Fire safety checklist for businesses

Fire safety checklist for businesses

Use our fire safety checklist to review the risks at your premises. This will help you to think about areas you need to cover in your fire safety risk assessment.

Completing this checklist does not count as a recorded fire risk assessment. If you would like more detailed guidance please see our five steps to risk assessment or our guide to fire safety law.

Download a version of the checklist to print off and complete, or you can use the questions detailed on this page.

Fire Safety Checklist Leaflet

Fire safety checklist leaflet (PDF)


1. Fire hazards

Fire starts when heat (source of ignition) comes into contact with fuel (anything that burns) and oxygen (air). You need to keep sources of ignition and fuel apart.

Make a note of anything that could start a fire, and anything that could burn.

Things that could start a fire


Check you have considered:

  • heaters
  • lighting
  • naked flames
  • electrical equipment
  • hot processes such as welding or grinding
  • cigarettes
  • matches
  • arson or someone starting a fire deliberately 
  • anything that gets very hot or causes sparks.

Items that could burn


Check you’ve thought about:

  • packaging
  • rubbish
  • furniture
  • fuel (e.g. petrol, paint, varnish and white spirit)
  • wood
  • paper
  • plastic
  • rubber
  • foam
  • walls or ceilings that are made of hardboard, chipboard, or polystyrene.

2. People at risk

Everyone is at risk if there is a fire. Consider whether the risk is greater for some because of when or where they work.

Have you identified:

  • who could be at risk?
  • who could be especially at risk?

Make a note of anyone who's especially at risk of fire


These could include:

  • people who are sleeping
  • night staff
  • visitors or customers
  • people unfamiliar with the premises
  • anyone under 18
  • elderly people
  • disabled people.

3. Evaluate and act


Think about what you have found in steps one and two.

Make sure you’ve noted down:

  • the risks of a fire starting
  • the risks to people in the building and nearby.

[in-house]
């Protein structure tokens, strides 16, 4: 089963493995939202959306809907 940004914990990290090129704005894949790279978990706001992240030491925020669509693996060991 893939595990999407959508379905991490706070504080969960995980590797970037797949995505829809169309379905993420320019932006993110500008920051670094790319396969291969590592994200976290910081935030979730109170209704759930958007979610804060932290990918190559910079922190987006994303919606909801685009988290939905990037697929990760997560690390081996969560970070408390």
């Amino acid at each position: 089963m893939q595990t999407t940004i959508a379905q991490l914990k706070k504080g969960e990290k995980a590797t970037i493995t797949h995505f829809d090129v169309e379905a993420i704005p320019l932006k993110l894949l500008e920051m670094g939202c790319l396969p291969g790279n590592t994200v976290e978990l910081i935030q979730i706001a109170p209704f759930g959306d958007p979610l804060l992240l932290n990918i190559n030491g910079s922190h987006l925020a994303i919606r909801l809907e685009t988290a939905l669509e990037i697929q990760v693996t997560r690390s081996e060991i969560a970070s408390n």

Remove and reduce risk

You need to think about how you can avoid accidental fires.

  • Could a source of heat be knocked or pushed (or sparks fall) onto something that would burn?
  • Could that happen the other way round?

Protection questions to consider


Answer yes or no to these questions and make a note of areas that need more thought.

  • Have you taken action to protect your premises and people from fire? 
  • Have you assessed the risks of fire in your workplace?    
  • Have you assessed the risk to staff and visitors?
  • Have you kept sources of fuel and heat/sparks apart?
  • If someone wanted to start a fire deliberately, is there anything around they could use?
  • Have you removed or secured any fuel an arsonist could use?
  • Have you protected your premises from accidental fire or arson?
  • How can you make sure everyone is safe in case of fire?
  • Will you know if there is a fire? 
  • Do you have a plan to warn others?
  • Who will make sure everyone gets out? Is there a backup?
  • Who will call the fire service? Is there a backup?
  • Could you put out a small fire quickly and stop it from spreading?

Escape route questions to consider

  • Have you planned escape routes?
  • Have you made sure people will be able to safely find their way out, even at night if necessary?
  • Does all your safety equipment work?
  • Will people know what to do and how to use the equipment?

4. Record

Keep a record of any fire hazards and what you have done to reduce or remove them.

If you have five or more staff or have a licence then you must keep a record of what you have found and what you have done. Even if your premises are smaller than that, a record is a good idea.

  • Have you got a record of fire hazards and what you’ve done to reduce or remove them?



You must have a clear plan of how to prevent fire and keep people safe in case of fire. If you share a building with others, you need to coordinate your plan with them.

  • Have you got a clear plan of how to prevent fire and keep people safe in case of a fire?
  • Have you coordinated your plan with anyone you share your building with?



You need to make sure your staff know what to do in case of fire and, if necessary, are trained for their roles.

Answer yes or no to these questions.

  • Have you made a record of what you have found and the action you have taken?
  • Have you planned what everyone will do if there is a fire?
  • Have you discussed the plan with all staff?
  • Have you informed and trained people (practised a fire drill and recorded how it went)?
  • Have you nominated staff to put in place your fire prevention measures, and trained them?
  • Have you made sure everyone can fulfil their role?
  • Have you informed temporary staff?
  • Have you consulted others who share a building with you and included them in your plan?

5. Review

Keep your risk assessment under regular review. The risks may change over time.

If you identify significant changes in risk or make any significant changes to your plan, you must tell others who share the premises and where appropriate re-train staff.

Review questions


Answer yes or no to these questions.

  • Have you made any changes to the building inside or out?
  • Have you had a fire or near-miss?
  • Have you changed work practices?
  • Have you begun to store chemicals or dangerous substances?
  • Have you significantly changed your stock or stock levels?
  • Have you planned your next fire drill?

This checklist will help you think about areas you need to include in your fire risk assessment. Once you’ve completed it you may want to visit our guide on how to write a risk assessment and how to find a risk assessor.

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